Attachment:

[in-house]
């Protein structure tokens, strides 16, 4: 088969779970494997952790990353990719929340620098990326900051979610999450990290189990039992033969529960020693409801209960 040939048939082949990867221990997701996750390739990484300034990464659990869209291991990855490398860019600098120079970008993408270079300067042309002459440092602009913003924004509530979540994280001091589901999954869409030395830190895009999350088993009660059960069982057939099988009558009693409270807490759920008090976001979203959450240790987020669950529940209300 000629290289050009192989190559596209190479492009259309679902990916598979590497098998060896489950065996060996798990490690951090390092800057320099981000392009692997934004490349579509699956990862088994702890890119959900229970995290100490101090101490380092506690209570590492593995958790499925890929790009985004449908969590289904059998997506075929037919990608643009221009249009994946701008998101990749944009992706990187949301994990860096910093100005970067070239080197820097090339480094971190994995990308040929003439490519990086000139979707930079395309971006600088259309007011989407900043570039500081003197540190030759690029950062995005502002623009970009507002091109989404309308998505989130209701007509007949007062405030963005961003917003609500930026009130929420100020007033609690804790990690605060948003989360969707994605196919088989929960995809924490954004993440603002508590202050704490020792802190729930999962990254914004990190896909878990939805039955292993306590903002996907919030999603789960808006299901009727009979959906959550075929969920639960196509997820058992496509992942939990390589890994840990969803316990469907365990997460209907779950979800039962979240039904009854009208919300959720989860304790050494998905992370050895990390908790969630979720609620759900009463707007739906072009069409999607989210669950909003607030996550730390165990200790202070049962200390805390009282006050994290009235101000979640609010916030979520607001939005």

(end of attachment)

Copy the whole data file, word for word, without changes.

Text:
[in-house]
């Protein structure tokens, strides 16, 4: 088969779970494997952790990353990719929340620098990326900051979610999450990290189990039992033969529960020693409801209960 040939048939082949990867221990997701996750390739990484300034990464659990869209291991990855490398860019600098120079970008993408270079300067042309002459440092602009913003924004509530979540994280001091589901999954869409030395830190895009999350088993009660059960069982057939099988009558009693409270807490759920008090976001979203959450240790987020669950529940209300 000629290289050009192989190559596209190479492009259309679902990916598979590497098998060896489950065996060996798990490690951090390092800057320099981000392009692997934004490349579509699956990862088994702890890119959900229970995290100490101090101490380092506690209570590492593995958790499925890929790009985004449908969590289904059998997506075929037919990608643009221009249009994946701008998101990749944009992706990187949301994990860096910093100005970067070239080197820097090339480094971190994995990308040929003439490519990086000139979707930079395309971006600088259309007011989407900043570039500081003197540190030759690029950062995005502002623009970009507002091109989404309308998505989130209701007509007949007062405030963005961003917003609500930026009130929420100020007033609690804790990690605060948003989360969707994605196919088989929960995809924490954004993440603002508590202050704490020792802190729930999962990254914004990190896909878990939805039955292993306590903002996907919030999603789960808006299901009727009979959906959550075929969920639960196509997820058992496509992942939990390589890994840990969803316990469907365990997460209907779950979800039962979240039904009854009208919300959720989860304790050494998905992370050895990390908790969630979720609620759900009463707007739906072009069409999607989210669950909003607030996550730390165990200790202070049962200390805390009282006050994290009235101000979640609010916030979520607001939005």